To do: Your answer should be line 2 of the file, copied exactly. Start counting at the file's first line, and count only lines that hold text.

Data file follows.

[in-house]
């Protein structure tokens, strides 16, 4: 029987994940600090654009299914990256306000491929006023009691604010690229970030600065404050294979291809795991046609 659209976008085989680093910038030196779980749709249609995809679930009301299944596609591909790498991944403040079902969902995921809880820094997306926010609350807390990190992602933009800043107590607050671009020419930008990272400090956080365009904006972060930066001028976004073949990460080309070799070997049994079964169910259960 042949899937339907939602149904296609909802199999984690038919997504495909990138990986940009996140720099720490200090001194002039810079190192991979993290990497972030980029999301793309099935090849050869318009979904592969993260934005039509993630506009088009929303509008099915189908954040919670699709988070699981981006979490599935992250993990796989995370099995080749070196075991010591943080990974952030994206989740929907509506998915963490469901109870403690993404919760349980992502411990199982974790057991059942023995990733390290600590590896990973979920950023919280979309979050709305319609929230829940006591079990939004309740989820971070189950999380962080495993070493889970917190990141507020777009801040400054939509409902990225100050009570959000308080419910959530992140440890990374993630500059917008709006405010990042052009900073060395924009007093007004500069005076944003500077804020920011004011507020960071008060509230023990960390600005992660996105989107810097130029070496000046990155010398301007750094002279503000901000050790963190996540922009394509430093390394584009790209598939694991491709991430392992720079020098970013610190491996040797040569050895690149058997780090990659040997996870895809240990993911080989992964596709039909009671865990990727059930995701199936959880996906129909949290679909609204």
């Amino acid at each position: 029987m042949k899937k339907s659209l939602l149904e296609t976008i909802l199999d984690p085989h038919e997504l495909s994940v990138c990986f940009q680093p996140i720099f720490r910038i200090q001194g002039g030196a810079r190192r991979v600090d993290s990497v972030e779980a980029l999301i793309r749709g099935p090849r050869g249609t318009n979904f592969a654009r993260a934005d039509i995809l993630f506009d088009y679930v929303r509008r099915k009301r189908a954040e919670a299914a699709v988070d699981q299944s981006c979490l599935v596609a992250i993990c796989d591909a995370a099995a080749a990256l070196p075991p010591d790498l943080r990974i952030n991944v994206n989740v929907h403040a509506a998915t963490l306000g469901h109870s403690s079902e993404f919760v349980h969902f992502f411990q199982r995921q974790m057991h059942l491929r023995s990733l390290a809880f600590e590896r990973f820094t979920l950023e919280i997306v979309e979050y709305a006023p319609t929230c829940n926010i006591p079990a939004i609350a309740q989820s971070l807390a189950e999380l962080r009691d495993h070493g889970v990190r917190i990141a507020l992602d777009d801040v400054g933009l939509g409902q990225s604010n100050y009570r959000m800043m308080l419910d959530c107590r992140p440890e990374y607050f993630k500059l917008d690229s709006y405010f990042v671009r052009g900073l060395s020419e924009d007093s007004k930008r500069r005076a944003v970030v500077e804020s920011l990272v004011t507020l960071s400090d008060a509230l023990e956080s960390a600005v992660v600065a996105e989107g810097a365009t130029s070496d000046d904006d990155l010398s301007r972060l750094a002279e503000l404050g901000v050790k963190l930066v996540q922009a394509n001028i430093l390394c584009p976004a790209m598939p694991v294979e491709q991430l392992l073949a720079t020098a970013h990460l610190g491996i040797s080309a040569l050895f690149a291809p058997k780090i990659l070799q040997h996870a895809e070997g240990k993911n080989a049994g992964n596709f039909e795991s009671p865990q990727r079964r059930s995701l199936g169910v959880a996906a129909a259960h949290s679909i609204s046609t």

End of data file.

């Protein structure tokens, strides 16, 4: 029987994940600090654009299914990256306000491929006023009691604010690229970030600065404050294979291809795991046609 659209976008085989680093910038030196779980749709249609995809679930009301299944596609591909790498991944403040079902969902995921809880820094997306926010609350807390990190992602933009800043107590607050671009020419930008990272400090956080365009904006972060930066001028976004073949990460080309070799070997049994079964169910259960 042949899937339907939602149904296609909802199999984690038919997504495909990138990986940009996140720099720490200090001194002039810079190192991979993290990497972030980029999301793309099935090849050869318009979904592969993260934005039509993630506009088009929303509008099915189908954040919670699709988070699981981006979490599935992250993990796989995370099995080749070196075991010591943080990974952030994206989740929907509506998915963490469901109870403690993404919760349980992502411990199982974790057991059942023995990733390290600590590896990973979920950023919280979309979050709305319609929230829940006591079990939004309740989820971070189950999380962080495993070493889970917190990141507020777009801040400054939509409902990225100050009570959000308080419910959530992140440890990374993630500059917008709006405010990042052009900073060395924009007093007004500069005076944003500077804020920011004011507020960071008060509230023990960390600005992660996105989107810097130029070496000046990155010398301007750094002279503000901000050790963190996540922009394509430093390394584009790209598939694991491709991430392992720079020098970013610190491996040797040569050895690149058997780090990659040997996870895809240990993911080989992964596709039909009671865990990727059930995701199936959880996906129909949290679909609204």